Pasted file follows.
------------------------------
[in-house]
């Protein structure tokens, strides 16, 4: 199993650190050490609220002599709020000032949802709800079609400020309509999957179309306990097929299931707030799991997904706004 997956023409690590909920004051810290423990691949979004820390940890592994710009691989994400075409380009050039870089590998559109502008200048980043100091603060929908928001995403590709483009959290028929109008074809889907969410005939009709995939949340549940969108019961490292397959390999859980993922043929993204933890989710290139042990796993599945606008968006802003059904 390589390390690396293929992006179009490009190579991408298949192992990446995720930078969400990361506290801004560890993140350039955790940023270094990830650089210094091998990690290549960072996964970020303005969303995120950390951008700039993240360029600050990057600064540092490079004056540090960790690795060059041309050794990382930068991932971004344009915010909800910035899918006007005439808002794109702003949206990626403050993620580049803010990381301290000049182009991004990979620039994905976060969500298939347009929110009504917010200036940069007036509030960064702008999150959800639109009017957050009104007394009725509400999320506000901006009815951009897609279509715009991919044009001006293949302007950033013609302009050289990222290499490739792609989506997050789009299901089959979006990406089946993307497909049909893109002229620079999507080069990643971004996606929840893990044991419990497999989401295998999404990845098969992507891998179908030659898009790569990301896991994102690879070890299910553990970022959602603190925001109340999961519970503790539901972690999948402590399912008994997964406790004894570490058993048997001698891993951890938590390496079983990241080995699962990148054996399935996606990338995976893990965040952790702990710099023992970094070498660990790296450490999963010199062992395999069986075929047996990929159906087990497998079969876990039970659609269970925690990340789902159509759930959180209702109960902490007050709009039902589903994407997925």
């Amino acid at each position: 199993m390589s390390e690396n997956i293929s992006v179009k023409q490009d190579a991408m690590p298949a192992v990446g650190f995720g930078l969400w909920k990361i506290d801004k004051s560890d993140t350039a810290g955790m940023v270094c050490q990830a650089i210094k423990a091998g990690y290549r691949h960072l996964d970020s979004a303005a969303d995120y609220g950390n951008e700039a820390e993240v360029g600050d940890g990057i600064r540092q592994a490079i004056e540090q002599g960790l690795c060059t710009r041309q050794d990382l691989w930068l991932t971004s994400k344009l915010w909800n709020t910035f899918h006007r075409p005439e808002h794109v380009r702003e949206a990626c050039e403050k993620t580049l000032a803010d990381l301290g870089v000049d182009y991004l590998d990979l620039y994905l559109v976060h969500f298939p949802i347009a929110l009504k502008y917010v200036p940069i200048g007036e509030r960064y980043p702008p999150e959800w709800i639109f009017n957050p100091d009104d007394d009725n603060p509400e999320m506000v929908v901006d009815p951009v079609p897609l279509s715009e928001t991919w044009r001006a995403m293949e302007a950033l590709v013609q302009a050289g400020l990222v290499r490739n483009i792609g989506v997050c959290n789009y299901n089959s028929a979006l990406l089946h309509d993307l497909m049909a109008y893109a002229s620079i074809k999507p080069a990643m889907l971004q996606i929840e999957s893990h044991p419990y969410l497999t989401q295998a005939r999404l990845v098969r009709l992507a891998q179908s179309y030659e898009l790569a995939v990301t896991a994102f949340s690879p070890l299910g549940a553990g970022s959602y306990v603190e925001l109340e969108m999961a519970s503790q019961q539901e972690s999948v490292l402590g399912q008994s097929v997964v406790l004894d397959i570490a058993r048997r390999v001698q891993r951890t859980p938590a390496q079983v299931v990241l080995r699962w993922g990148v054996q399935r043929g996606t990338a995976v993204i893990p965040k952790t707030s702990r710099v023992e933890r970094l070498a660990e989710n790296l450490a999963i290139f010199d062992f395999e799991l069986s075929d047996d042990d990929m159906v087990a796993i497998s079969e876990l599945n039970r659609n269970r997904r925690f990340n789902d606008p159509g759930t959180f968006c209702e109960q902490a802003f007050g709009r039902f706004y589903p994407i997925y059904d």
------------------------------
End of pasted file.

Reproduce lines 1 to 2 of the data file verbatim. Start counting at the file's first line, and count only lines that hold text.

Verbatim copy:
[in-house]
């Protein structure tokens, strides 16, 4: 199993650190050490609220002599709020000032949802709800079609400020309509999957179309306990097929299931707030799991997904706004 997956023409690590909920004051810290423990691949979004820390940890592994710009691989994400075409380009050039870089590998559109502008200048980043100091603060929908928001995403590709483009959290028929109008074809889907969410005939009709995939949340549940969108019961490292397959390999859980993922043929993204933890989710290139042990796993599945606008968006802003059904 390589390390690396293929992006179009490009190579991408298949192992990446995720930078969400990361506290801004560890993140350039955790940023270094990830650089210094091998990690290549960072996964970020303005969303995120950390951008700039993240360029600050990057600064540092490079004056540090960790690795060059041309050794990382930068991932971004344009915010909800910035899918006007005439808002794109702003949206990626403050993620580049803010990381301290000049182009991004990979620039994905976060969500298939347009929110009504917010200036940069007036509030960064702008999150959800639109009017957050009104007394009725509400999320506000901006009815951009897609279509715009991919044009001006293949302007950033013609302009050289990222290499490739792609989506997050789009299901089959979006990406089946993307497909049909893109002229620079999507080069990643971004996606929840893990044991419990497999989401295998999404990845098969992507891998179908030659898009790569990301896991994102690879070890299910553990970022959602603190925001109340999961519970503790539901972690999948402590399912008994997964406790004894570490058993048997001698891993951890938590390496079983990241080995699962990148054996399935996606990338995976893990965040952790702990710099023992970094070498660990790296450490999963010199062992395999069986075929047996990929159906087990497998079969876990039970659609269970925690990340789902159509759930959180209702109960902490007050709009039902589903994407997925």